Lauren is having visions of other girls who have gone missing. The only thing they all seem to have in common: they’re all 17 years old. Lauren is 17, too, so does that mean she could disappear? As Lauren delves deeper into the lives of these girls before they disappeared, she becomes more and more lost within herself. How can she help them if she could be next?
Like Nova Ren Suma’s excellent Imaginary Girls, this is a hard one to unpack. It’s dense and literary and intentionally confusing. It’s also brilliant, original, and completely challenging. Not all readers are going to “get” this one, but that’s true of Suma’s earlier work, too. Those who do might find that this one not only requires a close reading, but lends itself to multiple reads as well.
Lauren is an unreliable narrator of the first degree. She’s so divorced from herself and reality that her narration actually takes on a brilliant, passive tone. This isn’t going to work for every reader, and many will claim that they couldn’t “connect” with her. But isn’t that the entire point of the narrative? It is. It also makes it hard for the average reader to get through it. Lauren is so unreliable and so completely absent from her own world that it becomes almost impossible to discern whether or not any of her hallucinations were grounded in reality.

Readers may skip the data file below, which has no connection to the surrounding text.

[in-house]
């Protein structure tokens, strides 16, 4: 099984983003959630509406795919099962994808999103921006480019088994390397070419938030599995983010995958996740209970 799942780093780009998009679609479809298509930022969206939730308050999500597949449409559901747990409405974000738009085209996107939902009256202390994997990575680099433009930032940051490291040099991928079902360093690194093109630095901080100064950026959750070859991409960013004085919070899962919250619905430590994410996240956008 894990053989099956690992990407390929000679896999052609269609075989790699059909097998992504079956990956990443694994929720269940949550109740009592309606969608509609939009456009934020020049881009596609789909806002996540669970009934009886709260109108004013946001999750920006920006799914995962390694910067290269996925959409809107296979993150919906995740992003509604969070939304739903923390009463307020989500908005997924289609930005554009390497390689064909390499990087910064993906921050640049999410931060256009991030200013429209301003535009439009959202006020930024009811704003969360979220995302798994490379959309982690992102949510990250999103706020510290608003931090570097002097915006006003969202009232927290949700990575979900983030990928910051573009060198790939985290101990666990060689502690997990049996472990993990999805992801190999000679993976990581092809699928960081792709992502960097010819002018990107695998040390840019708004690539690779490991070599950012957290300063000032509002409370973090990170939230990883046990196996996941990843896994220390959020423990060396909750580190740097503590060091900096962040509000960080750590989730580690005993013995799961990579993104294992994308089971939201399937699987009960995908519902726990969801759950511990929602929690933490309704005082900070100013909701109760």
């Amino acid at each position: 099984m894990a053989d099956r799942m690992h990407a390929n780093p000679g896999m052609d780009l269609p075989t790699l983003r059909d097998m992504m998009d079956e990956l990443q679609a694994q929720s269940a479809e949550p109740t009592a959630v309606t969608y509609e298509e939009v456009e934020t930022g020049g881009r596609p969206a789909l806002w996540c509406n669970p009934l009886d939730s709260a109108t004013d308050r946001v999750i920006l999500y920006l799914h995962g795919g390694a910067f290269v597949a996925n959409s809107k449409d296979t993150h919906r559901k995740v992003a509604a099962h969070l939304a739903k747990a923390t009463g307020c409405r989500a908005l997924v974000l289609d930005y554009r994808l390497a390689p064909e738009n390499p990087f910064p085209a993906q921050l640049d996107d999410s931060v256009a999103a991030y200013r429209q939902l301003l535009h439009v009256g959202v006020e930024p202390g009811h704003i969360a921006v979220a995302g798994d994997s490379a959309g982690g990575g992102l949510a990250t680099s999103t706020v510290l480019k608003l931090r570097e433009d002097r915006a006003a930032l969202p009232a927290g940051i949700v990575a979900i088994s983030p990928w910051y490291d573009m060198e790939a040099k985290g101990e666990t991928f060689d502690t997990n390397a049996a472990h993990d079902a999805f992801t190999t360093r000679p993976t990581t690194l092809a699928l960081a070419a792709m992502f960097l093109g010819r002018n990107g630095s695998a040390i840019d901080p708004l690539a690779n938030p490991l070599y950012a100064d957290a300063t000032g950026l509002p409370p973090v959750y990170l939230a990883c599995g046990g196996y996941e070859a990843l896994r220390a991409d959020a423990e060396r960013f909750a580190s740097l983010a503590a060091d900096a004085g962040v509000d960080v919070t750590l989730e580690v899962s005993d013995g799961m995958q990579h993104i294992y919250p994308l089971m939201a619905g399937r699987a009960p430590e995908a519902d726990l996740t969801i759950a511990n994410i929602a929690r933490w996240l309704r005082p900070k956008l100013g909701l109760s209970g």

Twisty, murky, and beautifully written, Nova Ren Suma isn’t writing for everyone, but she is writing for a particular audience, and she’s doing a great job. This is a thoughtful, thorough exploration of one teen’s descent into madness, and it’s gripping, for sure. Recommended for readers looking for depth in their YA, whether they themselves are YA or not.
17 & Gone by Nova Ren Suma. Dutton Juvenile: 2013. Purchased copy read for Round 1 of the 2013 Cybils.